The Macau Metro Monitor, April 29, 2013
SANDS CASINO SAYS AUDITOR QUITS ACCOUNT WSJ
PricewaterhouseCoopers LLP, resigned this week after a 25-year relationship with Adelson. A person familiar with the situation said the legal and regulatory scrutiny of LVS was "the overriding issue" behind PwC's resignation. Personal tension between Adelson and the accounting firm also played a role. In an SEC filing, Sands didn't cite the reason for the resignation but said the company's longtime auditor hasn't had major substantive disagreements in recent years over accounting and disclosure issues that would have required disclosure in the company's financial statements.
LVS spokesman Ron Reese said there was nothing in Sands' discussions with PwC that would indicate that its decision not to continue as auditor relates to any nonpublic information about litigation or investigations. Adelson's challenging demeanor and demands on the auditors led to a deterioration in the relationship, according to people familiar with the matter.
Auditors resign from clients from time to time over simple matters such as personality disagreements, but it can be a red flag when coupled with an investigation and is something investors should pay attention to, said Lynn Turner, a former chief accountant of the SEC, speaking generally.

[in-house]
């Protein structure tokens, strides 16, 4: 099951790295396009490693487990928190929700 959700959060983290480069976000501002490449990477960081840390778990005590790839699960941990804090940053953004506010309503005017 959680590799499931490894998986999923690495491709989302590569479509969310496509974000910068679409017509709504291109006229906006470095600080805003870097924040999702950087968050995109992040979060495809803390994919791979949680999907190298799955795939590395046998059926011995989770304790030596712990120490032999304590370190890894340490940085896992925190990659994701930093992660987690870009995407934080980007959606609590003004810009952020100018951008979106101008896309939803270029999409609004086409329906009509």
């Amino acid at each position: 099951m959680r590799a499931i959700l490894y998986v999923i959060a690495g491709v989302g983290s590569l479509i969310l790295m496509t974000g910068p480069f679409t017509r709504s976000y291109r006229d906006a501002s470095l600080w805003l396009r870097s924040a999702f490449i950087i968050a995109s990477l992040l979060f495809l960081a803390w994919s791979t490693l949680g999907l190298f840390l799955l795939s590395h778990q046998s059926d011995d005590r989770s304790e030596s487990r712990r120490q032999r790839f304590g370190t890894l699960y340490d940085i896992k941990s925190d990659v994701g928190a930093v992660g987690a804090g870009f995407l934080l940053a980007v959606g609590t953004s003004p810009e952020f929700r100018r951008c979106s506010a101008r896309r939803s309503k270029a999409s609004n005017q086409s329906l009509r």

SJM TO IMPROVE AIR QUALITY INSIDE CASINOS: AMBROSE SO Macau Business
SJM CEO So said SJM committed to improving the air quality inside the smoking areas of its casinos. So said the company was not able to comply straight away with the government standards in all of its properties because the majority were old and were not designed to include smoking and non-smoking zones. Smoking areas inside 16 of SJM Holdings’ 19 casinos and slot machine parlours did not comply with the government’s minimum air quality requirements, according to a March review by the Health Bureau. Most of these venues were run by third-party companies.
LOUIS XIII BREAKS GROUND IN COTAI Macau Business
Hong Kong-listed Louis XIII Holdings Ltd hosted an official groundbreaking ceremony last weekend for its boutique casino-hotel in Cotai, also named Louis XIII. The company’s executive director Stephen Hung says the hotel’s top suite will cost US$130,000 (MOP1 million) per night, the Financial Times reported. The former Hong Kong banker says he wants people to patronise the hotel because “it’s the best and the most expensive”. Hung is planning to include an invitation-only atelier of luxury brands offering bespoke couture at the property.
The company, formerly called Paul Y Engineering, is planning to locate the casino-hotel next door to the residential complex One Oasis, and to include 236 rooms and up to 66 live gaming tables. The casino is still awaiting formal government approval.